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How did the San Jose Sharks spend their free day in D.C.? Not like you'd expect.

By John Kelly
Washington Post Staff Writer
Monday, February 7, 2011; 8:54 PM

I'm pretty sure I've never pondered what it is that professional hockey players do on their days off, but whatever I thought it was, it wasn't what the NHL's San Jose Sharks did Monday afternoon. They were at the National Archives, crowding around the Declaration of Independence.

I guess I thought a day off for a professional hockey player would involve, I dunno, strippers or dentists or something.

"This is a great city," the team's coach, Todd McLellan, told me. "It's not someplace we visit every year."

And because the Sharks were gifted with a rare free day in Washington before Tuesday's game against the Caps, they decided on a behind-the-scenes tour of the National Archives. About half the players, along with some coaches and trainers, perused the Charters of Freedom in the Rotunda and then were ushered into a private room where archivists had placed items they thought might interest them.

In other words: as much stuff about Canada as they could find.

Waiting for them was the archivist, David Ferriero. The archivist grew up in Massachusetts, where boys are required to know how to play hockey, "although I wouldn't call what I did playing hockey," he confessed. His second cousin, Benn Ferriero, plays for the Sharks and had set up the tour three months ago. But the sports gods are nothing if not fickle, and on Sunday night, Benn was sent to the team's minor-league franchise in Worcester, Mass.

"You'd think they could have waited a day," the archivist muttered.

Except for the 6-4 team captain, Joe Thornton, who goes by the nickname "Jumbo," the hockey players were smaller than I thought they would be. I guess the skates add a few inches.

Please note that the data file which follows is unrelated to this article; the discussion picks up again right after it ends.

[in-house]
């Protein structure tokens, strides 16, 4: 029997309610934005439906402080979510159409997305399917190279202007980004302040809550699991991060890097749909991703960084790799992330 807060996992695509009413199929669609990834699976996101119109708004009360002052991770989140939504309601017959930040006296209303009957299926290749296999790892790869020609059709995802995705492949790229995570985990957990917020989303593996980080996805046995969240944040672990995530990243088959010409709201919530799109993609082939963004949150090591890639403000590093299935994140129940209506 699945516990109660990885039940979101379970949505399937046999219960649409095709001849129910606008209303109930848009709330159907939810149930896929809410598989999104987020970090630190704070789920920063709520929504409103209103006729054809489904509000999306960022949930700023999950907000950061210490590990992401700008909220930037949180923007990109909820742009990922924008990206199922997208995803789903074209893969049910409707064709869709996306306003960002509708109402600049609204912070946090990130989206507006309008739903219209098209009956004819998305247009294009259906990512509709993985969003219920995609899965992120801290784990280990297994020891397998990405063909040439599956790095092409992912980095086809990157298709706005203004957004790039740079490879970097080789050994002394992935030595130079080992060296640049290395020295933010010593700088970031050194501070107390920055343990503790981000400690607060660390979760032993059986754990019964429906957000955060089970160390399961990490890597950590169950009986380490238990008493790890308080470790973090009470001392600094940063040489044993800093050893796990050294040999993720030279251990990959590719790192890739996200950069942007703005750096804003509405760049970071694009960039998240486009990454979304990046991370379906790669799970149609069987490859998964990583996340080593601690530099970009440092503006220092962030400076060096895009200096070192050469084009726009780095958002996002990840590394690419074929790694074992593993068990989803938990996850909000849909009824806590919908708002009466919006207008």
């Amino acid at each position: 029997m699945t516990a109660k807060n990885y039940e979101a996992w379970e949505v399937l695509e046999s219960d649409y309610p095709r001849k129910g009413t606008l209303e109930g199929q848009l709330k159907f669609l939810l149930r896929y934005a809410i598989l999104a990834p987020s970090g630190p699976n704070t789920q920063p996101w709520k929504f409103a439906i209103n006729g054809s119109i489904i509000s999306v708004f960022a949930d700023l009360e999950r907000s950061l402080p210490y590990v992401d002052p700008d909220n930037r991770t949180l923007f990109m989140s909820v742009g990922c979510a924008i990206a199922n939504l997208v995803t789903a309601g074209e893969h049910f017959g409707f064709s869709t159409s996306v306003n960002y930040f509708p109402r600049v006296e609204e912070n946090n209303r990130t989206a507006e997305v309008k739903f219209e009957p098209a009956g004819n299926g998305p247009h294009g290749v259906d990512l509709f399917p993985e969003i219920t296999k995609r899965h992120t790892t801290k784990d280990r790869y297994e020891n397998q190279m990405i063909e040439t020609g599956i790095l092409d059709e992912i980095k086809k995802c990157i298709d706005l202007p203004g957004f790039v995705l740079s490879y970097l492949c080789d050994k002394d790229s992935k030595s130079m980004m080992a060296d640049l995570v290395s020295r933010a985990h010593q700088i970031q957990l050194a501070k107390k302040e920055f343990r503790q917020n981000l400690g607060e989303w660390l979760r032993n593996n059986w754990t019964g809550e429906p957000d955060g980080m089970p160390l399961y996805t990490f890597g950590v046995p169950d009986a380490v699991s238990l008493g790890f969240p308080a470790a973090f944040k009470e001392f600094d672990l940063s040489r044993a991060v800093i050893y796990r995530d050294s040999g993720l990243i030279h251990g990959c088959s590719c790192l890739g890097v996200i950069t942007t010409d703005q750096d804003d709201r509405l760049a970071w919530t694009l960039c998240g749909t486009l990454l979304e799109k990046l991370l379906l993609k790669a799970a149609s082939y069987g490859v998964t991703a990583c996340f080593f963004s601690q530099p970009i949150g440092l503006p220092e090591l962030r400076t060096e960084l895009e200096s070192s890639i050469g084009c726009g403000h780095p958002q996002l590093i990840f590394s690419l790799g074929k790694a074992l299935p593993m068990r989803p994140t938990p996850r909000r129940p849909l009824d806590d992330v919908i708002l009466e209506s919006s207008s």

"We're going to show you a little snapshot of our collection, as well as a few surprises for those of you who are Canadian," the archivist said, urging the Sharks to move forward, the better to peruse the history on display.

"No gum, please, or candy," an Archives staffer announced.

Trevor Plante, the archivist detailed to describe the documents, said, "Do you dislike Sidney Crosby as much as I do?"

There were a few bitter chuckles.

Trevor moved down a table, pointing out documents brought from the vaults. There were loyalty oaths Continental Army officers were required to sign, denouncing their allegiance to King George III. There was the 1846 Oregon Treaty establishing much of the border between the United States and Canada. There was the canceled $7.2 million check the government used to buy Alaska from Russia.

"You can say you've seen a check for $7.2 million," Trevor said.

"Again," said Coach McLellan, cracking up the team.

"That usually wows most people," Trevor said.

What wowed the Sharks was War Plan Crimson, the U.S. Army's 1930s contingency plan to invade Canada, should that ever be necessary. Trevor explained that U.S. forces would invade the Maritime Provinces and then move westward, taking Montreal, Winnipeg, Vancouver.

"Where's Toronto on here?" one player asked, moving closer to the yellowing paper that outlined our invasion plans. (It was declassified in 1974.)

Why a museum trip?

"It's a form of team-building," said Coach McLellan.

"It's better than sleeping in bed half the day," Jumbo said.

"Remember in Stockholm, we went to that one museum with the Viking ship?" said Arnulfo Aguirre, the team's massage therapist.

"The oldest reclaimed Viking ship," said assistant athletic trainer Wes Howard.

The Archives tour over, someone said, "The Holocaust Museum: Where is that?"

Tale of the tape

As I removed the frost from my windshield the other morning, I became nostalgic for the time when every car in America had an ice scraper on board, even those driven in near-tropical climes. The scraper was the cassette case.

The New York Times reported the other day that the 2010 Lexus SC 430 was the last model to offer a cassette deck as an option. Too bad. The cassette case - that clear, hinged-plastic contraption - was perfect for scraping ice. I suppose a CD case might work, but I've never tried it. There's definitely not an iPhone app for that.

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